Fertiliser and Watering
When Spring comes on you should start applying the fertiliser and when the fruit starts forming you should give it some water. If possible avoid watering in the late afternoon due to the water sitting on the leaves and developing a fungus.

Mango's have come a long way since the old Bowen's became a huge favourite for Australians upcoming varieties such as the Irwin and Glenn can be grown with much less damage from fungal diseases which required you to be attentive come early spring with your spraying regime.
Mango Trees grow very well in pots and allow you to position them to get the Sun in Spring and protection from frosts in Winter.


  1. Correy,
    I didn't even know that you could grow a mango tree in a pot. I think I might try it.

  2. Correy'
    I have a Mango tree growing in a sheltered part of the garden,it has finished flowering........I'm tryingto find out what fertilzer is the best for it,it is not mentioned in your article?..It is a Kenington Pride.


    Mike Haines

  3. If you have good soil you shouldn't need fertiliser other then some good organic matter.

    Potash is a good idea when flowering and fruiting to ensure that they don't abort.

    I found this guys opinion on mango nutrition very helpful.

    Take Care

  4. Correy,
    I was wondering how many fruit you could expect to get off a potted mango (assuming its in a 400mm pot, at full maturity, in the s/e suburbs of Melbourne)?
    Any info would be greatly appreciated.

  5. I don't have any real experience in Melbourne but the experts say that you are best off purchasing a well developed seedling mango tree.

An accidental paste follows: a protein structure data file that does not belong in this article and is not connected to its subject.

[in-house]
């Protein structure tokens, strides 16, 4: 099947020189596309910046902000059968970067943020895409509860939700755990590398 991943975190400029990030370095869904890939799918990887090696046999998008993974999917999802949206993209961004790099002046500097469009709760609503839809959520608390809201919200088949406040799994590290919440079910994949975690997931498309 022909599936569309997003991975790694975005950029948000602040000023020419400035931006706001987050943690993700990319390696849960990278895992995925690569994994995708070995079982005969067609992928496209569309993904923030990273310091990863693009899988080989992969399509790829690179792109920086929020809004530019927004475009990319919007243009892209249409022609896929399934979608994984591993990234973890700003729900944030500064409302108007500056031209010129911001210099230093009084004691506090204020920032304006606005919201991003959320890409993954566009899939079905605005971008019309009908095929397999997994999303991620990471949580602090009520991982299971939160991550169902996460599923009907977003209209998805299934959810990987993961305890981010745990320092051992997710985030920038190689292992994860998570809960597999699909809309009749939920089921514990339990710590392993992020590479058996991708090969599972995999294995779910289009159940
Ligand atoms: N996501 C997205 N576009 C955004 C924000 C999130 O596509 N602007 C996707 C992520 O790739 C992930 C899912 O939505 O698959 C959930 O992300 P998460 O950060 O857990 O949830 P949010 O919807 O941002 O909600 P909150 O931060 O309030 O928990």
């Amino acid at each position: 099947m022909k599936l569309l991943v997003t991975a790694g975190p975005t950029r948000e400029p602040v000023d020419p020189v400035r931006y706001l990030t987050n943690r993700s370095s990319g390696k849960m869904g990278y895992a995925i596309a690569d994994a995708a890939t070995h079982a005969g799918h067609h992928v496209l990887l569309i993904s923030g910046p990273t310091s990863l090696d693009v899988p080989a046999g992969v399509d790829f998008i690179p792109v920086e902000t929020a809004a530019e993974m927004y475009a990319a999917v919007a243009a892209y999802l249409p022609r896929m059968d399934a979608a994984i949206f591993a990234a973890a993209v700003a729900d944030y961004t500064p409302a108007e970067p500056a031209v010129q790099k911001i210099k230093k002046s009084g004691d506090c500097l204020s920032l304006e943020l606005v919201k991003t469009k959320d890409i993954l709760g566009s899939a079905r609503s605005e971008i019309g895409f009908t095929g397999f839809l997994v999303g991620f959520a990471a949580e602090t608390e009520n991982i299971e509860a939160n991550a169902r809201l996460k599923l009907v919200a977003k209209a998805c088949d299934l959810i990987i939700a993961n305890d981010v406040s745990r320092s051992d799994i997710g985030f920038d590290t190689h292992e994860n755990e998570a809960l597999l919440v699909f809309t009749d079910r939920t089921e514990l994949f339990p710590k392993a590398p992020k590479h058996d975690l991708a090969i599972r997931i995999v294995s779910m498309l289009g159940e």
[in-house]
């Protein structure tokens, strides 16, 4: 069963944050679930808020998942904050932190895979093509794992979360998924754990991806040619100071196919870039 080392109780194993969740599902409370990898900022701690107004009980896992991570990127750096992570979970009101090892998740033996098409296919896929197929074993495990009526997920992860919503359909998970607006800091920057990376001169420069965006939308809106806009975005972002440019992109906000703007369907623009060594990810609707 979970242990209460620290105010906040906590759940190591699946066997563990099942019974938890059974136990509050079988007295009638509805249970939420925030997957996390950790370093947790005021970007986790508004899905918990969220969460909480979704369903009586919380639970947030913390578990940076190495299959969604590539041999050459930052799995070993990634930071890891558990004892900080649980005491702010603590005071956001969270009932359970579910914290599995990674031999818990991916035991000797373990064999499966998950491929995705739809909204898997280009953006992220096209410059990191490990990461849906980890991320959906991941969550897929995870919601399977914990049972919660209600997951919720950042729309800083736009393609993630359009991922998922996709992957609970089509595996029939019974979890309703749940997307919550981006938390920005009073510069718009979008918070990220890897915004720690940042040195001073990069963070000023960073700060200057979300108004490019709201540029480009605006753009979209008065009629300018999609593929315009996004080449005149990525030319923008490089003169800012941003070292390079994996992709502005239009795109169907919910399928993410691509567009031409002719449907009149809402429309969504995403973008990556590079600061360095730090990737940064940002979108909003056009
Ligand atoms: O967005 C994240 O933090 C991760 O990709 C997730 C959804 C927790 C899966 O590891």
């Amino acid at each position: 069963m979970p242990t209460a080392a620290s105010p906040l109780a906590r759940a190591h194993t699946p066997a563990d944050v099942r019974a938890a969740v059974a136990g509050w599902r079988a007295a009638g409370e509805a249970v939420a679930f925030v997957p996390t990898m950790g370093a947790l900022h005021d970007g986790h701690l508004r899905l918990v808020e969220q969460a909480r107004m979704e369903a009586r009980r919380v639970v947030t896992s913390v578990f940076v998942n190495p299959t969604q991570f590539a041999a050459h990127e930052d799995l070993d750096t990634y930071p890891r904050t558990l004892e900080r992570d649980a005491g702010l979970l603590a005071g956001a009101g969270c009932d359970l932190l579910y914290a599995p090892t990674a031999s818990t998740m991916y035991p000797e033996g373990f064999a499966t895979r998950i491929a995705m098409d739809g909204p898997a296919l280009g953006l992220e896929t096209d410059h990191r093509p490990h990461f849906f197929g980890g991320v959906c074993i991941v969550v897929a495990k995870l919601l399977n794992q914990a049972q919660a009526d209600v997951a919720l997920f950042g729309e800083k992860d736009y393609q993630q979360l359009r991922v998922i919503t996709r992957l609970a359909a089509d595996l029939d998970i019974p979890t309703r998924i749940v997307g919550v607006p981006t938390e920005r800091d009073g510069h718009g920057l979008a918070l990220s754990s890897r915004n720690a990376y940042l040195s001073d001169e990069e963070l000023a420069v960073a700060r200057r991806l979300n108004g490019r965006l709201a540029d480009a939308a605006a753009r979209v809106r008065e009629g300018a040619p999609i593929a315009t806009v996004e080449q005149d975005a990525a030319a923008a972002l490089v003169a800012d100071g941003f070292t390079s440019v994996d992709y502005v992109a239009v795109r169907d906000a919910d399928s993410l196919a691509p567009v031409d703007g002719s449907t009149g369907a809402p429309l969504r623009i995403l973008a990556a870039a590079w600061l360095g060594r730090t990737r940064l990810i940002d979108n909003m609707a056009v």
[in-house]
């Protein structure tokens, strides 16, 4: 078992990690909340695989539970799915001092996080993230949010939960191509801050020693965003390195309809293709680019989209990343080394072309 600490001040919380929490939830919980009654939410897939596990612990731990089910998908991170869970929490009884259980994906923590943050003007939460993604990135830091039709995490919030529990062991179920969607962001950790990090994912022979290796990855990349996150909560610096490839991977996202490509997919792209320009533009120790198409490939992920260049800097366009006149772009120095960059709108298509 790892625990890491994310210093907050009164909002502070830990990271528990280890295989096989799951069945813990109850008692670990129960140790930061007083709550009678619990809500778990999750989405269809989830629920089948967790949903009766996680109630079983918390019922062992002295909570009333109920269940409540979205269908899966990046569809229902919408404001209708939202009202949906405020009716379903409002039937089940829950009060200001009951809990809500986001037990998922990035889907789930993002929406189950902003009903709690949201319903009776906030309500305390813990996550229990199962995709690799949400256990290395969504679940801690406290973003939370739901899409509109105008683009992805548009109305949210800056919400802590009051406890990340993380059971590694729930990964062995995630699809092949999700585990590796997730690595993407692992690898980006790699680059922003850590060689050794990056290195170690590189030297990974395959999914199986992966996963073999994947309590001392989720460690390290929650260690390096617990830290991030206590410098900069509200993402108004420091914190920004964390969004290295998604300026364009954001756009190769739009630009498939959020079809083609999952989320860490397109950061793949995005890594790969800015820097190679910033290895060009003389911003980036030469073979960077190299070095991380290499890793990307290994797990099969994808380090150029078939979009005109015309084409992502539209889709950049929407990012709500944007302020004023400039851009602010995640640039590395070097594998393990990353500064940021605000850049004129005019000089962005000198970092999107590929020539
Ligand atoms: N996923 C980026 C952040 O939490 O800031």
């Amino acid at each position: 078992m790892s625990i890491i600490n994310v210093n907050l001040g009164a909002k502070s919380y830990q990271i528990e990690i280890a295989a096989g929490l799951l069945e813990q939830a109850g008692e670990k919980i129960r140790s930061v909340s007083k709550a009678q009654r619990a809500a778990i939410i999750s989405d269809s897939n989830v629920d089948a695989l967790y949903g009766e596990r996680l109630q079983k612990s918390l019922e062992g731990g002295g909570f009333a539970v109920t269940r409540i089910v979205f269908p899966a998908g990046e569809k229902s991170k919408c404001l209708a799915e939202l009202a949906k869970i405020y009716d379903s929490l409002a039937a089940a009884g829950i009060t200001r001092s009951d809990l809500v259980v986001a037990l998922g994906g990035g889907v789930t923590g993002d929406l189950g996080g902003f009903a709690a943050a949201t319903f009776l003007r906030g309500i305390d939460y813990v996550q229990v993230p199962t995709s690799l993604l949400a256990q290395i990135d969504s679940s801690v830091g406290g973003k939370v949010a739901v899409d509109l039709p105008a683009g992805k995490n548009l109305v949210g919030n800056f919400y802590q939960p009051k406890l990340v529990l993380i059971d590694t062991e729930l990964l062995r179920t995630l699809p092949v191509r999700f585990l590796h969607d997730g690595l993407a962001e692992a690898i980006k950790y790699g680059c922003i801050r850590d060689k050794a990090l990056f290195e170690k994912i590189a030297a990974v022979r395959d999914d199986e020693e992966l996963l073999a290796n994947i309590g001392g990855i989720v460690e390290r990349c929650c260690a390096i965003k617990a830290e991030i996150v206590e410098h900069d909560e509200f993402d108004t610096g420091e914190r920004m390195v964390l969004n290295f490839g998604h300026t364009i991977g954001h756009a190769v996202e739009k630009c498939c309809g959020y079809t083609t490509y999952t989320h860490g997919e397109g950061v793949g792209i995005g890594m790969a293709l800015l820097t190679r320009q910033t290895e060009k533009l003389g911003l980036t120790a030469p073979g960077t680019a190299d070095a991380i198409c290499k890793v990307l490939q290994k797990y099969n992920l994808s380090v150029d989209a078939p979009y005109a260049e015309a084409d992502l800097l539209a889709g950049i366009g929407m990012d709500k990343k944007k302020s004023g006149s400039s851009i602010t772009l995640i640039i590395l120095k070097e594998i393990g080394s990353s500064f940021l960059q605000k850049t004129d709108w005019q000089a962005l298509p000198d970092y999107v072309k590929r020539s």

Mangos are fantastic croppers so if your Mango was able to survive the colder temperatures and it was say 2m tall, well established and very bushy in the pot I would guess that you could get 15+ mangos on it.

    A lot of people have tried and failed growing mangoes in Melbourne by the way but we do get feedback where people have triumphed and got some good crops.

    The advantage of the pot is that you can move it into better positions to protect it.

  6. Correy,

    Are Mango trees self-pollinating or are bees or flies needed?


  7. what if you live in say..... London? is it too cold to grow your own mango? p.s cool website

  8. I haven't tried a mango tree yet, but i have tried many others. Recently I purchased a star fruit tree wich was 5 feet tall and thin as a pencil. soon after it was potted wich was immedetly it began dropping it's leaves and new growth turns brown. I thought you mite know what is wrong with it.